Stan Hugill translated this German forebitter from the Knurrkahn. It is "a little more sentimental than the typical German seasongs". Hugill sang it aboard a bark out of Bremen as late as 1928.
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Oh, lively there, all hands on deck! Ch: Hol-la hi, hol-la he, hol-la ho! No trying for to save your necks, Ch: Hol-la hi, hol-la he, hol-la ho! There's blowin' now one hell of a gale, All hands hang lively, snug down sail! Ch: Hol-la hi, hol-la he, hol-la ho!
Up boys an' reef them tops'ls tall, Make all things fast both big and small, Pick up your courage, show you're stout, What damn fine fellows, let 'em shout.
Oh, hear the mainmast creak and crack, The mighty wind is roaring back, The lightning on the horizon, Is battlin' with the silver moon.
The seas are risin'- great in size, They're racin' up towards the skies. A big one 'scends, the rollin' wave, As if to draw us to a sailor's grave.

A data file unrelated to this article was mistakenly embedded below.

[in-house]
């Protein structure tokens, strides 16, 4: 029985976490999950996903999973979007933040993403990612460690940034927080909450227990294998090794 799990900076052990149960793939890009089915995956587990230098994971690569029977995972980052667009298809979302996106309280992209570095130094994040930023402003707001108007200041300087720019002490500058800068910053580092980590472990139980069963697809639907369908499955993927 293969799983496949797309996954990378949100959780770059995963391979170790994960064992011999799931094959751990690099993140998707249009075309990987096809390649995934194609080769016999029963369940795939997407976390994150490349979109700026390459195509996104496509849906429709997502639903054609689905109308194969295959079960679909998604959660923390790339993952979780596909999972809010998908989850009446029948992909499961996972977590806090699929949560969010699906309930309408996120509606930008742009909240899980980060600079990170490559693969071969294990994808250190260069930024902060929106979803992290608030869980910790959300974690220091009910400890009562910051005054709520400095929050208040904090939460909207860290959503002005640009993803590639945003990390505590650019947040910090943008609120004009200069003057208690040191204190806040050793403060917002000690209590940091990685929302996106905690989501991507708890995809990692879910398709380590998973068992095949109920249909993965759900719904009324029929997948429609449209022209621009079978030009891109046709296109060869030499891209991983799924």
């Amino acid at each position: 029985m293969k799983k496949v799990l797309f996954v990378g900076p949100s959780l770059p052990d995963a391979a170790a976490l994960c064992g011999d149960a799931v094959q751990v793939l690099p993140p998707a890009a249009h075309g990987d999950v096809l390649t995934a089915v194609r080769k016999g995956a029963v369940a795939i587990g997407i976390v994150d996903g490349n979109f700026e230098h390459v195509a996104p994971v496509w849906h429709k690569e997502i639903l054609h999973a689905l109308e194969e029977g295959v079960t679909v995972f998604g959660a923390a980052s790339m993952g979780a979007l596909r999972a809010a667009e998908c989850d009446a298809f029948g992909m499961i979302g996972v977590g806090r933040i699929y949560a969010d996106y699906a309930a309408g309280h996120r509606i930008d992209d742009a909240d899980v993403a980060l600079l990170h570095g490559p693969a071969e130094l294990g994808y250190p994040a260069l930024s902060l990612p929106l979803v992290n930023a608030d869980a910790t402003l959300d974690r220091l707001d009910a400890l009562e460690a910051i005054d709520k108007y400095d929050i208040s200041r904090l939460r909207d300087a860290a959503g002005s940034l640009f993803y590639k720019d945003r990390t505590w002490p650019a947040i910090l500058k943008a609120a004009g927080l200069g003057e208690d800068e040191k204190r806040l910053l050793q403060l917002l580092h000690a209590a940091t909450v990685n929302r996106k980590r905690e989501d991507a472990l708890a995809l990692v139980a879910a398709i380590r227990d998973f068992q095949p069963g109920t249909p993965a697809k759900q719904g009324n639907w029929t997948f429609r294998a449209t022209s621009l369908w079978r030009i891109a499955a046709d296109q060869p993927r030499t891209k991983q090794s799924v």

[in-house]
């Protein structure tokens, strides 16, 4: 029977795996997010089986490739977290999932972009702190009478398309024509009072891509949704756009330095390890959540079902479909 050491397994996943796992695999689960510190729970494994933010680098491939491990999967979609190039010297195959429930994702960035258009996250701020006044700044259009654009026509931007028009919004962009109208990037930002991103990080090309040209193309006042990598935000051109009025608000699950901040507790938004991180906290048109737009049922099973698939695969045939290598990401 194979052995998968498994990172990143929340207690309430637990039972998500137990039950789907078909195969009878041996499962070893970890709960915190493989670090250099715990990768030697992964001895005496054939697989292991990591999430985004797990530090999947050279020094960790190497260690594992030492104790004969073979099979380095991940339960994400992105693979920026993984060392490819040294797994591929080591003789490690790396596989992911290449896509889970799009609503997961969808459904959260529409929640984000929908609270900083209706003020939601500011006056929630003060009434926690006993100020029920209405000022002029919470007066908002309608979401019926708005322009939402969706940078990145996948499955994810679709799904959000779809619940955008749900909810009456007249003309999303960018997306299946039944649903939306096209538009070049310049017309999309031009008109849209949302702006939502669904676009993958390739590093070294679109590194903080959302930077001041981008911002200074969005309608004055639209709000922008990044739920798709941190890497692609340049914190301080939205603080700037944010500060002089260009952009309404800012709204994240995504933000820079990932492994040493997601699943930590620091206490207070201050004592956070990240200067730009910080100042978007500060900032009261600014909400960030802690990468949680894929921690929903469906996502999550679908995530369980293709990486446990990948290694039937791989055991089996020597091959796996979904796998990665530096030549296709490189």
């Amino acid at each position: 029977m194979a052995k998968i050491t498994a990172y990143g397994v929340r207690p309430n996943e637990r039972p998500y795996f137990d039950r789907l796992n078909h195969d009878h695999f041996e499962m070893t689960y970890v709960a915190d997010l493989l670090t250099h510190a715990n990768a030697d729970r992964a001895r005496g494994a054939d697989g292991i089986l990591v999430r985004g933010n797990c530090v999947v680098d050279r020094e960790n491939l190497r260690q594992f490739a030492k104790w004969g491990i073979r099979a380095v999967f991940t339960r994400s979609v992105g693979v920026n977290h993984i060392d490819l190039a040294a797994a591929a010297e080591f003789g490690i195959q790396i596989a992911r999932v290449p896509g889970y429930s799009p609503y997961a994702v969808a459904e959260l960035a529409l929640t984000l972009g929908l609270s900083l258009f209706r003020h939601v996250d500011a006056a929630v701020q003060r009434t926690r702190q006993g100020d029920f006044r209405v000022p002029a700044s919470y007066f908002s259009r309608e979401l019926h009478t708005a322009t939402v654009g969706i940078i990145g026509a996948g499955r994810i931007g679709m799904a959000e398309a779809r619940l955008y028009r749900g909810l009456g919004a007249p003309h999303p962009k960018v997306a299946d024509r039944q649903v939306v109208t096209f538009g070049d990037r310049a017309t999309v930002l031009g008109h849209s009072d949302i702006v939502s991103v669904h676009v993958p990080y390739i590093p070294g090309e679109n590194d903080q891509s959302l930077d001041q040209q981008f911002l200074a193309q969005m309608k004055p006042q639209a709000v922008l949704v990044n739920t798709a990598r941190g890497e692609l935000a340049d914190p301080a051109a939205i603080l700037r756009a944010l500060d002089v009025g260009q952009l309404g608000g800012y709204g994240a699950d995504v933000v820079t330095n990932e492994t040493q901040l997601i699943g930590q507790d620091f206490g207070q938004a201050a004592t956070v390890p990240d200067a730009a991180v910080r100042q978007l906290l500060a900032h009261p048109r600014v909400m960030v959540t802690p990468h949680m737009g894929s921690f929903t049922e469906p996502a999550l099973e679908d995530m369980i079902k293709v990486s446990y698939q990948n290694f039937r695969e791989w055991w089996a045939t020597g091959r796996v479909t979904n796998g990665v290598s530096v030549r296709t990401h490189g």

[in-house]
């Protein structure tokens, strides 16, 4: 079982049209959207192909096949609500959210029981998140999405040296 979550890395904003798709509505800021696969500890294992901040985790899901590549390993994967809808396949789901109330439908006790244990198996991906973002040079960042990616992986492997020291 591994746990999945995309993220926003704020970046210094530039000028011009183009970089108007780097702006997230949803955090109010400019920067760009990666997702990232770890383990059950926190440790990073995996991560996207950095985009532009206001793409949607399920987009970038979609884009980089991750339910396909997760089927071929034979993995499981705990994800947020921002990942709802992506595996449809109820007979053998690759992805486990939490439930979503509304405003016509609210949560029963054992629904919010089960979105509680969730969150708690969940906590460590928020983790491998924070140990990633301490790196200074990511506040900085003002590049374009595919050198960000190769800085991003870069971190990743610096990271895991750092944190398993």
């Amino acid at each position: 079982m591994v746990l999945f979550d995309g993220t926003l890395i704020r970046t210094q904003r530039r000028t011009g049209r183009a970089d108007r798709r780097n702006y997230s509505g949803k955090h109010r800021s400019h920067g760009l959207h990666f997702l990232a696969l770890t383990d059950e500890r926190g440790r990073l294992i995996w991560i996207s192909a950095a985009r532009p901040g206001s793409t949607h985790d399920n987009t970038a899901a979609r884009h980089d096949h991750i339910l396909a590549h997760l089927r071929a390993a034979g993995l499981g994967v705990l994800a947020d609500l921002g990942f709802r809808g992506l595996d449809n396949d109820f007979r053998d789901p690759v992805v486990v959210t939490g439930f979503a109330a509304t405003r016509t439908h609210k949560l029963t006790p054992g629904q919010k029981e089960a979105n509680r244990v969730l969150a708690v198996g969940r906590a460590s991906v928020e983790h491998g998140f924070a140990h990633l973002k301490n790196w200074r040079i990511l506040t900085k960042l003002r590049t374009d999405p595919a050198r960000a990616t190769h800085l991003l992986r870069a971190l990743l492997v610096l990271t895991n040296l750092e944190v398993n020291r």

A great sea lands upon teh deck, If ye don't look out 'twill wash your neck, The man at the wheel grips the spikes in his hand, To keep her 'way off from the land.
The Old Man weighs his chances again, And the strength of the hellish hurricane, He then shouts out his orders clear, And thinks of his wife and children dear.
And you there on your pillows soft, Just think how hard is a seaman's lot, While you sit drinkin' of your wine, For sailors it is "Rise an' shine!"
Look! You there on a wild night's spree, With Love and Beauty on your knee, Between the sea and sky half dead, So works the seaman for his bread.
Then sing his praises, all you folk, With a stout heart he wears his yoke, Honor, esteem, and glory, too, These are our splendid sea-folk's due.